The Alternative Development Centre (ADC) www.altdev.org
ADC is a nonprofit trust registered in Jaipur, North West India
ADC aims to promote education, human development and wellbeing of the deprived particularly those being excluded from the present development model and rapid economic growth. Community based education, nutrition and human development of slum and street children along with empowerment and skills training like tailoring, of slum women is a priority.
India has the highest number of infant mortality or children dying below the age of five due to disease and malnutrition as well as highest number of child labor in the world, even higher than sub-Saharan Africa, and very high levels of illiteracy. Parents don’t send children to school because they prefer them to work to get income. Girls are especially not sent to school or have to drop out as they have to work at home, fetch water and firewood and look after the animals. Due to unemployment in village’s families are migrating to live in slums in cities like Jaipur in Rajasthan province which is one of the economically developed
Most of the slum communities are lowest or very low caste and our schools work with them. We also work with poor Muslim community who do not like to send the girls to school due to religious reasons. We have a school for Muslim slum girls.
When we have more funds we plan to expand the project in many more slums and organize vocational training for the older children so that they can learn skills to get employment. We have 5 teachers, on supervisor, a project manager and a director (myself).
Our board of trustees includes myself, Dr Meeta Singh; a medical doctor, Mr Premkishen Sharma; Supreme Court lawyer, who is also president of the Peoples Union of Civil Liberties in Rajasthan and Major General Mahavir Singh (retired).
At present the Centre is carrying out the following projects
1 Four Schools for Slum and Street Children in Jaipur
First school is in Valmiki Colony slum, Jyoti nagar which is inhabited by harijan or lowest caste community. The school has about 40 children. Second one is in Tonk Phatak J.D.A Park consisting of street children from the Bavaria scheduled caste. Some children are engaged in recycling plastic and working in tea shops. The school has about 30 children. Third school is under the Bais Godam bridge where the children live, which consists of mainly of Kanjar scheduled caste or very low caste and also some gadia lohar nomadic tribal community. There are about 20-25 children coming to our school. Many children have been persuaded by us to give up begging. The fourth school is in welcome colony slum Katipura road. The community is made up of poor Muslims. Here about 25 girls plus about 12 boys also attend school.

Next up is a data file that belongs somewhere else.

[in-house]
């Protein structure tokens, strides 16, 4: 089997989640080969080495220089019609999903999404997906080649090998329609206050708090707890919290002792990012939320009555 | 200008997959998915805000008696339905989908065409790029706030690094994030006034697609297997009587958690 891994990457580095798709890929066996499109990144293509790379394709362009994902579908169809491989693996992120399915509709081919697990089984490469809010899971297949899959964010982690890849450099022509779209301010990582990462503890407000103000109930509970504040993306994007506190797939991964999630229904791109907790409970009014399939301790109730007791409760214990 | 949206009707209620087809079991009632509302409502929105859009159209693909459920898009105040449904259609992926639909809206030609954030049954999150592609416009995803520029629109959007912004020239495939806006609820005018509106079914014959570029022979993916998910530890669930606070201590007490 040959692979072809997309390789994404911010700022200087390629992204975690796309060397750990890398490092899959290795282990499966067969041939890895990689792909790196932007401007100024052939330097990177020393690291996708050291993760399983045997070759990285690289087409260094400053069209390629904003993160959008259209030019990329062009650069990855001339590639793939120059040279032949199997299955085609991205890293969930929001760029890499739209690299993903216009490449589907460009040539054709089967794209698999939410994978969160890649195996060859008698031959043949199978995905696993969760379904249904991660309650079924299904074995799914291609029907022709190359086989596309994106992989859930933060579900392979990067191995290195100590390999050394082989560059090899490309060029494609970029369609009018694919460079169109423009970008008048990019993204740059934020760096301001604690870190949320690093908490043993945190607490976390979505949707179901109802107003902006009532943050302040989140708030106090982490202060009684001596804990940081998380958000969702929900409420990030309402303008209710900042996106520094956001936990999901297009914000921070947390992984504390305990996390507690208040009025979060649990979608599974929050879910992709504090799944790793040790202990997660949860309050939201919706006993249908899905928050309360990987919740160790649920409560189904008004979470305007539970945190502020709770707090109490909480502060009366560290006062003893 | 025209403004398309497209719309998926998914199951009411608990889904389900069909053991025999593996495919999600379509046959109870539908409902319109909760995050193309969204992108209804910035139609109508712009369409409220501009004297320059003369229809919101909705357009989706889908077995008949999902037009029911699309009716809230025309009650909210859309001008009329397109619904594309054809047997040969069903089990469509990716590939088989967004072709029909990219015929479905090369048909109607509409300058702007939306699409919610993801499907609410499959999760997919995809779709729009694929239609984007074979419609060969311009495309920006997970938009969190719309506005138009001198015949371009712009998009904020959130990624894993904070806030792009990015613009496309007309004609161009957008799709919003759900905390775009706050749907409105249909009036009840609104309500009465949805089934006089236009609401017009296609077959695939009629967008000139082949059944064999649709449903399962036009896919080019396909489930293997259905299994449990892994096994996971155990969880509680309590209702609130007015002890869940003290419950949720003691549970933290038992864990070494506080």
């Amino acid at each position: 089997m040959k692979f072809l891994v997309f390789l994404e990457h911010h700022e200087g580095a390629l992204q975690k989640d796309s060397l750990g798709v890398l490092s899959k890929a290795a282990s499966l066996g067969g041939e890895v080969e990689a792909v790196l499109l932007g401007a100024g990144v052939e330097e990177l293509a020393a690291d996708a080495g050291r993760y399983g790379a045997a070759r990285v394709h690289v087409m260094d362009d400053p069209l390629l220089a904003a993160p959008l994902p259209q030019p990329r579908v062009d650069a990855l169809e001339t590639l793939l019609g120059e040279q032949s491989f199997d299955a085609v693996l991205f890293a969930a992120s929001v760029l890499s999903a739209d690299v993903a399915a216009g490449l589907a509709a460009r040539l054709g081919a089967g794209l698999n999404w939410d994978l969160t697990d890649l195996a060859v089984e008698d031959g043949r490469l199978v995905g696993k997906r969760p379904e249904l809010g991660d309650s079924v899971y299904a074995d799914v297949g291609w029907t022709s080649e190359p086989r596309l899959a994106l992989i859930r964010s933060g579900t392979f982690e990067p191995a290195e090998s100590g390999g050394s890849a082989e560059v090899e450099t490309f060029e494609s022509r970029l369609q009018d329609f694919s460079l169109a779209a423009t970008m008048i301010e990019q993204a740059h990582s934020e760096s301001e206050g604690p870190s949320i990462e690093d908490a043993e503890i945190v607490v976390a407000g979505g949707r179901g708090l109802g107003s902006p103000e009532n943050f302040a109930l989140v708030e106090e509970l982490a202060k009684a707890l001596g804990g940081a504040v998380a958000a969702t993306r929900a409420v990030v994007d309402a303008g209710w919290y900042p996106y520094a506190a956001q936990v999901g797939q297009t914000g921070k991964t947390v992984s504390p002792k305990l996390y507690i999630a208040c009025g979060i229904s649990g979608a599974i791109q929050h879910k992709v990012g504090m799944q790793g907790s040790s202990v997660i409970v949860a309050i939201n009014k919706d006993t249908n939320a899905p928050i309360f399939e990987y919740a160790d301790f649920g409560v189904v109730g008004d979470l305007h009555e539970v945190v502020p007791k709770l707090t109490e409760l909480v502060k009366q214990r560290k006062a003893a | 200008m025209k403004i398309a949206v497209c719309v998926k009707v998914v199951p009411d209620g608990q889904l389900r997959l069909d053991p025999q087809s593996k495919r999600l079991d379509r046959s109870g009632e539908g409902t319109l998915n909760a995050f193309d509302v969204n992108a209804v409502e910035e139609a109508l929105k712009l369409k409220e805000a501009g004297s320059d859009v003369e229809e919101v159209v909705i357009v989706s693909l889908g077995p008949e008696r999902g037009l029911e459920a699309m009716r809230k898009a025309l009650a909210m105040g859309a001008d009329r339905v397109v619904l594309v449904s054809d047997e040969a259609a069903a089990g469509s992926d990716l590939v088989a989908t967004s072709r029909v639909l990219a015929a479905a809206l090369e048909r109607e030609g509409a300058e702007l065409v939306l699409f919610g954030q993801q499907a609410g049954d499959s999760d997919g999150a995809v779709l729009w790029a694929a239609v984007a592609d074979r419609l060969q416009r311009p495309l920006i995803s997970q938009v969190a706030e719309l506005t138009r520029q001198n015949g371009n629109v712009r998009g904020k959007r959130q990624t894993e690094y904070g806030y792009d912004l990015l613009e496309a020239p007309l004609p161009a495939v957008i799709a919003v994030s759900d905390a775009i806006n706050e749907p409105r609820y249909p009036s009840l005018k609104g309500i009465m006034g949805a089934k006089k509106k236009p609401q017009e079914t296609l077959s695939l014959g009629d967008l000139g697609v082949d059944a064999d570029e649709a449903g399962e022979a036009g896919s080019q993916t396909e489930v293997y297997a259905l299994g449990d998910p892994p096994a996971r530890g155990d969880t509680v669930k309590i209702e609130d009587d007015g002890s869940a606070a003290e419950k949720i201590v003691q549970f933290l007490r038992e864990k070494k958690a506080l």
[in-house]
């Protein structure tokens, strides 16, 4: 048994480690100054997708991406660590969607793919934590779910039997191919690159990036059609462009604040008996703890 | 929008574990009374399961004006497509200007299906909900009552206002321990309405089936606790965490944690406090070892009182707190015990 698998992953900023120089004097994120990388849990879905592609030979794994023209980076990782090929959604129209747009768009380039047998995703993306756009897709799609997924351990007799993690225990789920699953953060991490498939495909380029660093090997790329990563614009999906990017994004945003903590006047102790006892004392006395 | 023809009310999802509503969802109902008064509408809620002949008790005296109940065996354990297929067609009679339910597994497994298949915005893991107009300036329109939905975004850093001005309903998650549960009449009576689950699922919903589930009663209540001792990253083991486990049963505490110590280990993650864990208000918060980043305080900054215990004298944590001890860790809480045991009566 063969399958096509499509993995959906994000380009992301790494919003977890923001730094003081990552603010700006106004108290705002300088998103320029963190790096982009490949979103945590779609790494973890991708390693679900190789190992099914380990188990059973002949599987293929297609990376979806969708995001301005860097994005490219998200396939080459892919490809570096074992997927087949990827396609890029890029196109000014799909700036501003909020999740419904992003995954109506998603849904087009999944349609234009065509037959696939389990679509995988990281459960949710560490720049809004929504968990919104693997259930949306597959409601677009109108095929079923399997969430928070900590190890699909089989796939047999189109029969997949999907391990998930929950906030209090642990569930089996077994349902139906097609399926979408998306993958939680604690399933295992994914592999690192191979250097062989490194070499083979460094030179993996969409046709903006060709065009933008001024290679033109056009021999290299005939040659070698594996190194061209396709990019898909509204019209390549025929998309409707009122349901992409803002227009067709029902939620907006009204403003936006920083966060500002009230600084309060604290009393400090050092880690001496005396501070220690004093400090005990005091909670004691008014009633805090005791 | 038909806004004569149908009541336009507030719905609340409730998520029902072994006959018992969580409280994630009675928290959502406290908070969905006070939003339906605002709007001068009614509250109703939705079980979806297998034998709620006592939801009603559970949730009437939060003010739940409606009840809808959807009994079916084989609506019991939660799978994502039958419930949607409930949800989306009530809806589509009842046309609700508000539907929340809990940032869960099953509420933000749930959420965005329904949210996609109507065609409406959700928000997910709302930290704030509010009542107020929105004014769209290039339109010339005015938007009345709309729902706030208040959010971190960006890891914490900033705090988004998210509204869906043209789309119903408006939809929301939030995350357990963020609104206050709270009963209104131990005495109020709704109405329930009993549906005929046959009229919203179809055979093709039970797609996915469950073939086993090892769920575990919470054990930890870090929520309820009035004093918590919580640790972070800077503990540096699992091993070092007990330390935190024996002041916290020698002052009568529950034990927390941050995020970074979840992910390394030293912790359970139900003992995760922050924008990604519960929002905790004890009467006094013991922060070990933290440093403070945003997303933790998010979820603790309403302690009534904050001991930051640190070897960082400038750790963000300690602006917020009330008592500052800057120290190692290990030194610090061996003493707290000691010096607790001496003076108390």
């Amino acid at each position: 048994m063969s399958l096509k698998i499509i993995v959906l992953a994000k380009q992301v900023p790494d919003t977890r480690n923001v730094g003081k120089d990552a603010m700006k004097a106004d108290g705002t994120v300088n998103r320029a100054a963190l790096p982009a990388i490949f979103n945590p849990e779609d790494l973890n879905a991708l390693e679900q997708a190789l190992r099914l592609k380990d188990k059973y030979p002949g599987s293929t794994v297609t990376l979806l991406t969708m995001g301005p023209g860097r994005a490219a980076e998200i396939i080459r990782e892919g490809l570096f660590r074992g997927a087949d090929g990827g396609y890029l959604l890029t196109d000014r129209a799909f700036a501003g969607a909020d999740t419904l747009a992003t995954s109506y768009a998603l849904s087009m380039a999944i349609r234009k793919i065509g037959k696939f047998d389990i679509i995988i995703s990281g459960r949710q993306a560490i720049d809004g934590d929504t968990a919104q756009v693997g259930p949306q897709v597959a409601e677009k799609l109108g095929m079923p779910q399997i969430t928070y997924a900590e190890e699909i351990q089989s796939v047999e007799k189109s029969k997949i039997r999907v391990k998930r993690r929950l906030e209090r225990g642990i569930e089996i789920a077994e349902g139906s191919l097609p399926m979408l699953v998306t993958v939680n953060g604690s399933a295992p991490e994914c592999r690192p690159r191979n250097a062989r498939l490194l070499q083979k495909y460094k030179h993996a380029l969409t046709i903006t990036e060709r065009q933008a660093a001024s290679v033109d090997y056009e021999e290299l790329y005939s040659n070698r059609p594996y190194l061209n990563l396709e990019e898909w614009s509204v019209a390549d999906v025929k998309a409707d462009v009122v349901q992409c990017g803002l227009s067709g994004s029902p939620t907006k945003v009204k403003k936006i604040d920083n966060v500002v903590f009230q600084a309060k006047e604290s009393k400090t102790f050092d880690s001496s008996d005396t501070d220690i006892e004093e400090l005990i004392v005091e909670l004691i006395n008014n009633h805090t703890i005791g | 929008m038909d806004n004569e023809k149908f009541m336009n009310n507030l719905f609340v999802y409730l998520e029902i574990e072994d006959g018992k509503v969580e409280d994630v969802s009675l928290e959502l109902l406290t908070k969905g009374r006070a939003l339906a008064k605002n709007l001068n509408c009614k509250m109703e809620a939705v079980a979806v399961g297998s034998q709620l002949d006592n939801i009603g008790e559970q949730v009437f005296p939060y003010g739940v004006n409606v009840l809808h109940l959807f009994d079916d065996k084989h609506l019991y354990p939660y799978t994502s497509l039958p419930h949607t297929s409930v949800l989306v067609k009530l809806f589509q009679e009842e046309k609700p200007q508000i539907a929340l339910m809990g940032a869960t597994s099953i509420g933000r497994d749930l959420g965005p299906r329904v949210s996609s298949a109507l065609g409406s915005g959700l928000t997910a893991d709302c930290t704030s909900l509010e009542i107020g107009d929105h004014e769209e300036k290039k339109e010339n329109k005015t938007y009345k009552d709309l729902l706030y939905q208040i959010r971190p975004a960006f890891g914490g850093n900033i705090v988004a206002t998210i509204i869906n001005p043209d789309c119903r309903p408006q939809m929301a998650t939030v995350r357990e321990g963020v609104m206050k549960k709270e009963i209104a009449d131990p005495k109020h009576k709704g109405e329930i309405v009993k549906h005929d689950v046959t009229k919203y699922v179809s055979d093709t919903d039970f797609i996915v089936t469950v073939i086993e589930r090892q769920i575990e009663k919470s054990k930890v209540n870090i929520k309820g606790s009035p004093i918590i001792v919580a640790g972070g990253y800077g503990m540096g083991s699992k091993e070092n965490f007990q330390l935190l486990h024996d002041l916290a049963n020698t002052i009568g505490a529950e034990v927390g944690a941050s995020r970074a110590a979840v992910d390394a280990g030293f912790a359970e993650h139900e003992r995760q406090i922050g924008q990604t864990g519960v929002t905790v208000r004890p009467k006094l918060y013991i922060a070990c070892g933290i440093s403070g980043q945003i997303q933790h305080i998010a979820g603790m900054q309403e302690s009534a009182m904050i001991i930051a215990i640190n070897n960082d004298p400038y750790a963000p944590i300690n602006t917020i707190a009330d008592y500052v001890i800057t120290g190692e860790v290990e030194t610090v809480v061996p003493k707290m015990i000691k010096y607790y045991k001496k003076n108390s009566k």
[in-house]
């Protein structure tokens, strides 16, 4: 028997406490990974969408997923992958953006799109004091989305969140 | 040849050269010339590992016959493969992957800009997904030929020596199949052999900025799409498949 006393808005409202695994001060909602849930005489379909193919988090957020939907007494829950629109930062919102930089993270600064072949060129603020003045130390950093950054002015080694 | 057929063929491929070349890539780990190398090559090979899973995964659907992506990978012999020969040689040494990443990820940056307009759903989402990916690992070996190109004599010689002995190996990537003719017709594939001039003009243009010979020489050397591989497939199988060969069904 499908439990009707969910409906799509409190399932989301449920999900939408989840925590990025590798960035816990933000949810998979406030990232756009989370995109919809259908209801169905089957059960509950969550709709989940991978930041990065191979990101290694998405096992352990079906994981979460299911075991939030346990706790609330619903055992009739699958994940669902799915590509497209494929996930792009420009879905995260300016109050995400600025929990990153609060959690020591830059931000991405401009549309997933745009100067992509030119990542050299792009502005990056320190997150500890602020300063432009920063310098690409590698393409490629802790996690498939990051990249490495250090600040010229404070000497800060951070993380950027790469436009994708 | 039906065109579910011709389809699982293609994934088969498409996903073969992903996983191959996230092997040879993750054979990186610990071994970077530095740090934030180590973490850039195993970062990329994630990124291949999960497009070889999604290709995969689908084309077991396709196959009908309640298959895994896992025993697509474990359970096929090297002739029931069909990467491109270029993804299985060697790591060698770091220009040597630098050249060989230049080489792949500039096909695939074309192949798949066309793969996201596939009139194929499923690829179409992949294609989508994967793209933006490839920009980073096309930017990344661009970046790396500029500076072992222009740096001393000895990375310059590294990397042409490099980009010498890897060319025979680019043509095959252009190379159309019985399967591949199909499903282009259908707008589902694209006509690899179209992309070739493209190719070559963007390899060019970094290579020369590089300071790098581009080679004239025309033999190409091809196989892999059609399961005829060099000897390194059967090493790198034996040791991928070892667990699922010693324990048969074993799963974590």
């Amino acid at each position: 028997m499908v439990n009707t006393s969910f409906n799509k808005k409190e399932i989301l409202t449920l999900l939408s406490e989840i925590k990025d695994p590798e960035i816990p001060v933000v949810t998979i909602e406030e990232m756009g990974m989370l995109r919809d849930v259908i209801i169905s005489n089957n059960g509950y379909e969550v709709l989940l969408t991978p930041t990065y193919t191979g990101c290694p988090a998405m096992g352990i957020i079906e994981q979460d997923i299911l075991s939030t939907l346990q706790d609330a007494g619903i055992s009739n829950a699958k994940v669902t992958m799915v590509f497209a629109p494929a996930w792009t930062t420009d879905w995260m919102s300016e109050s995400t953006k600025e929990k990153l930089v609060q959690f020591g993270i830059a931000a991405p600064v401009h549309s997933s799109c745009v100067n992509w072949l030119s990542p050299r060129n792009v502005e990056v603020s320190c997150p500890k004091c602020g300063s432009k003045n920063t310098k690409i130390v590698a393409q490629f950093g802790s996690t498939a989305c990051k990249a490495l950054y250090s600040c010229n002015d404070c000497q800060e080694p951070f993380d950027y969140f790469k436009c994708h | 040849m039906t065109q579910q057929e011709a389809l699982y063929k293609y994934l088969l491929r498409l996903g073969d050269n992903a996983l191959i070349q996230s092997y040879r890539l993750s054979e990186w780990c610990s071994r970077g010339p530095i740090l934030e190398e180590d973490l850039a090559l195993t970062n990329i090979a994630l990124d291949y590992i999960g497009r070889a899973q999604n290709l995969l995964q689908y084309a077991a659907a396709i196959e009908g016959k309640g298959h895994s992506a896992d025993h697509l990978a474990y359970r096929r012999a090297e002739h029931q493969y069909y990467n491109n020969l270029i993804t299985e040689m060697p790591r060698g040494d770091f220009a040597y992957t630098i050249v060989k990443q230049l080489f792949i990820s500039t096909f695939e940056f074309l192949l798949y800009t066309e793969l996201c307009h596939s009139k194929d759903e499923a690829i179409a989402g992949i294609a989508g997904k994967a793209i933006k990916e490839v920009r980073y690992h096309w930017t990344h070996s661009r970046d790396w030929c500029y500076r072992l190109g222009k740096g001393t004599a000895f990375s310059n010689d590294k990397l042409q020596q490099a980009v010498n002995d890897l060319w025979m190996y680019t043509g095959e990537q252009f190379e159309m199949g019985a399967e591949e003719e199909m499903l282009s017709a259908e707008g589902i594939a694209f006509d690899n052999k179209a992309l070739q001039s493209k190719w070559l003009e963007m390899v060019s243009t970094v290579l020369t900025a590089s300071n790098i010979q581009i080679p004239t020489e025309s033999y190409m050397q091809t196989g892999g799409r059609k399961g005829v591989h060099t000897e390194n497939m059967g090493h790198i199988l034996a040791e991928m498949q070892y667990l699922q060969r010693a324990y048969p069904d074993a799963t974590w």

We provide one meal in the schools. Together with anther N.G.O we provide medical help through fortnightly health camps. Our approach is community based so we raise community awareness, give support like water supply and provision of water tank, medical support and we protest against police harassment. We have also set up women’s groups to discuss issues and find ways to help.
Apart from basic education we are also trying to focus on human values and psycho-social development of the children by providing loving and playful environment, building self esteem and dignity, by developing values like equality, compassion, peace, respect for the environment and creating more choices and hope in their future. We are trying to do this by songs, stories, games and affection of the teachers. We are trying to collect and develop appropriate teaching methods and aids which can be a challenge.
2 Children’s Rights Forum
The Forum has been initiated to network and bring together concerned individuals and organizations to clarify, develop understanding and advocate on issues of children’s rights in Rajasthan province. Relevant research will also be taken up. A meeting was organized on 20 November 2007 to build awareness and develop a memorandum of demands with the agreement of major civil society groups in Rajasthan and these demands were presented to the Chief Minister. A meeting of leading NGO’s was organized by us at the Institute of Development Studies, Jaipur in November 2008 to discuss the Rajasthan Government’s Child Policy, and suggest improvements in it. In another meeting of NGO’s network on children’s issues, the director of ADC was requested to be one of the two adviser to the network
3 Women’s Empowerment and Training.
Women groups have been formed to provide space for them to articulate their problems and to inform them about possibilities of change, about their rights and how they can take advantage of government programmes. We encourage them to send children to school. Many issues are related to (1) Women and children’s health particularly gynecological problems (2) Domestic violence and abuse by drunk husbands.(3) Great need is felt by women to learn skills to generate more income
We organize training for women to develop capabilities to generate income or at least enable them to make products at home for the family. First training for a month was conducted in sewing at Valmiki colony attended by 12 women. The second training was organized also for a month in Nindar Village 20 km for Jaipur for scheduled caste women numbering 15 who learnt to make food products. Now we are organizing training in tailoring for the slum women at 2 centers